I think my biggest question would be: what effect does a relationship have on an individual basis? Does the person get something out of the relationship, regardless of its nature, and is it worth the cost? For instance, people in very intense relationships may appear to be in the spiritual equivalent of an abusive relationship–yet this may be a positive experience for them (the same could be said of lifestyle submissives or slaves in a healthy BDSM context). And the aforementioned eclectic may have very close relationships with a diversity of deities, without ever worrying about whether it’s being done according to the correct breed of dogma. Yes, there needs to be room to give back as well; that’s been an important lesson for me of late. But I don’t want that gift to be wrested from my hands. Just as I do not make demands of the totems, so they do not make demands of me; we make requests of each other.

To bring this back home, my relationship with the totems is decidedly unorthodox, and almost entirely created of UPG. I work with totems from different ecosystems. Granted, I haven’t met much in the way of those who have intense-to-the-point-of-distress relationships with totems (with the exception of those who go on shamanic journeys which may in themselves be intense). The closest I’ve seen have been proscribed taboos regarding not eating the meat or otherwise using the remains of the physical version of one’s totem–and many times that seems to be taken on by the person, not demanded by the totem.

So why is this? Are animal totems naturally gentler? Or is it because the majority of people who work with them today (in a neopagan context, at least, which is my context) don’t expect them to be anything but helpful, or at the most, neutral? If more people expected totems to be taskmasters, would there be more pagans making huge sacrifices of time, effort and convenience for the sake of totemic relationships?

Furthermore, am I doing something wrong because I’m not getting these great demands placed upon me as conditions of my relationships? Am I not giving enough because I still enjoy giving, or because I haven’t given to the point where it hurts, or because we make polite requests of each other? I don’t think so. I think we all end up with the relationships we need, though they may not be the ones we initially *think* we need. We may start out thinking we need A, but when we get A we may find that B is actually closer to what works for us, despite initial impressions. And we age and change over time, which may necessitate revised or even new relationships.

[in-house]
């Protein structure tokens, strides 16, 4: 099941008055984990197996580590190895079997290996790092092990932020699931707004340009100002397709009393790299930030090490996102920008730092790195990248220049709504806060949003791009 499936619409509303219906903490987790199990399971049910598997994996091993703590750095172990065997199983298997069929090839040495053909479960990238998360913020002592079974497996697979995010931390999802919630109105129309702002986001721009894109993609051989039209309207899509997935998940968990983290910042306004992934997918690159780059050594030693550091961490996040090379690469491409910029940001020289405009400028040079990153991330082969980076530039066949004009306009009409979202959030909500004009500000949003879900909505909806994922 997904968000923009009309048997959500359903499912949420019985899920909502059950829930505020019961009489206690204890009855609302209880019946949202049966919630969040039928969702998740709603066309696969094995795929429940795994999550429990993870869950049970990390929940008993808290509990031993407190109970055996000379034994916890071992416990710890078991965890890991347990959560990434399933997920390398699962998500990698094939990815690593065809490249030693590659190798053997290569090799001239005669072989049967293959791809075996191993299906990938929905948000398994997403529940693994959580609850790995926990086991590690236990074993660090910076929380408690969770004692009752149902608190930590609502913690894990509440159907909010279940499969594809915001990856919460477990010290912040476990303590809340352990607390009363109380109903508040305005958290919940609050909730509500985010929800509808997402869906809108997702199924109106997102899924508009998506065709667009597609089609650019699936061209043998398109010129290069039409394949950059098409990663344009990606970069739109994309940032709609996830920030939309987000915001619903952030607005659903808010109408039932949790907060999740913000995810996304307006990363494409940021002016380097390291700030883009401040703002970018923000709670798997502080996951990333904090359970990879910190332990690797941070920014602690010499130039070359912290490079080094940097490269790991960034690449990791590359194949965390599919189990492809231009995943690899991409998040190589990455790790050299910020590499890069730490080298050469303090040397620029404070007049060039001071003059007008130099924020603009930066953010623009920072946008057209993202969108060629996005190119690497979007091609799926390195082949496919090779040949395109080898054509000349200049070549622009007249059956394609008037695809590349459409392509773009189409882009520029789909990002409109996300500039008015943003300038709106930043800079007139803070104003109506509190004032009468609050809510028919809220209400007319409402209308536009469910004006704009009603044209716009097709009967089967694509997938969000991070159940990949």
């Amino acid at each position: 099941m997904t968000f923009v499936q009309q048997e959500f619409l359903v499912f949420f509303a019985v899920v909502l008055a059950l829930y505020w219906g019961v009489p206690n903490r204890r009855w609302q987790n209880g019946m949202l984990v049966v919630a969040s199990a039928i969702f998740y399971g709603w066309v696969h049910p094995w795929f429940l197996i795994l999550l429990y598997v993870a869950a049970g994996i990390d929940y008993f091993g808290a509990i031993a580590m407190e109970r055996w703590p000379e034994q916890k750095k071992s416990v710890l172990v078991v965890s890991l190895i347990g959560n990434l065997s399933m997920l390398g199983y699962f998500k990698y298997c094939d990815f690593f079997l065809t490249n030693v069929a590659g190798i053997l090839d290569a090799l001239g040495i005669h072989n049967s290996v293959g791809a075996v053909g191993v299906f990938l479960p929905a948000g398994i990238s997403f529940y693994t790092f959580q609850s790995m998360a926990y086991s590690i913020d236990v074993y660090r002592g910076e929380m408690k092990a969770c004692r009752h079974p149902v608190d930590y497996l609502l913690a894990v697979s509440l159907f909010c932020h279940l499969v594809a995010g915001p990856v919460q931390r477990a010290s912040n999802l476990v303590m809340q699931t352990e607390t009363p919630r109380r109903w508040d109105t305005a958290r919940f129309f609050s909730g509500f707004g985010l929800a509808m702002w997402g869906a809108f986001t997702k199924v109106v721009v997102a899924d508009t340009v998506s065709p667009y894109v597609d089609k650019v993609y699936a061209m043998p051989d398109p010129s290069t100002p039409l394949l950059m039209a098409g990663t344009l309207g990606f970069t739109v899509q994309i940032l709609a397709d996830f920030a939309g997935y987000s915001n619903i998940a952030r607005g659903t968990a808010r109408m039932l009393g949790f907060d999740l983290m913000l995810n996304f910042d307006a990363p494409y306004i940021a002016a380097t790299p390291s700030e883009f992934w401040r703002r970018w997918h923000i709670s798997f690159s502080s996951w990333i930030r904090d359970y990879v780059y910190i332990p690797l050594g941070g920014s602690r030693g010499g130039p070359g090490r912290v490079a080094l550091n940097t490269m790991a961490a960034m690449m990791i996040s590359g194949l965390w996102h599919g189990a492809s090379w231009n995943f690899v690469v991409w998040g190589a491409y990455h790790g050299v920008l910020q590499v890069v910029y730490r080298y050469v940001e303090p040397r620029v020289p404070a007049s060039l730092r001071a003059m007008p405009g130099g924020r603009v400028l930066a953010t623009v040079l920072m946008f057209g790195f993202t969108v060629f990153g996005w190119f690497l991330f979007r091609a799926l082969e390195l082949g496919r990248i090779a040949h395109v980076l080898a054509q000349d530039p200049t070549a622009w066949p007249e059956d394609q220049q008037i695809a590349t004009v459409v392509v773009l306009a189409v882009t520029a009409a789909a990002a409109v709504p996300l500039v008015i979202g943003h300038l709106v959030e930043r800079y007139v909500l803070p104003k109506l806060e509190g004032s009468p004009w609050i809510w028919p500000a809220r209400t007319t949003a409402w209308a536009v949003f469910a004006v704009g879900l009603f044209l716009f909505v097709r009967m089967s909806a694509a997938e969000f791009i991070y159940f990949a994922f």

While I don’t think spirituality is all about what we can get out of it, I do think that our relationships to Spirit are a lot more subjective than sometimes assumed. Perhaps we are attracted to paths that appeal to us aesthetically; I have had success, for instance, with paths other than neoshamanism, but this is the one that has been best for me. I don’t think it’s a flaw in the systems, so much as it is finding my little slice of infinity. To limit the gods and other entities only to one way of perceiving them does a disservice to them. After all, our relationships with other people isn’t based on a single model. Perhaps the totems are kind to me, and perhaps with other people who expect a harsher relationship, they may bite more.

All I am sure of is that, in this moment, I have found what is most effective, practically and spiritually, for me AND for the beings I work with. That, to me, is the surest proof in the pudding. So I’ll continue with my request-based relationships unless/until the time comes to renegotiate.

Leave a Reply

Please log in using one of these methods to post your comment: Logo

You are commenting using your account. Log Out /  Change )

Twitter picture

You are commenting using your Twitter account. Log Out /  Change )

Facebook photo

You are commenting using your Facebook account. Log Out /  Change )

Connecting to %s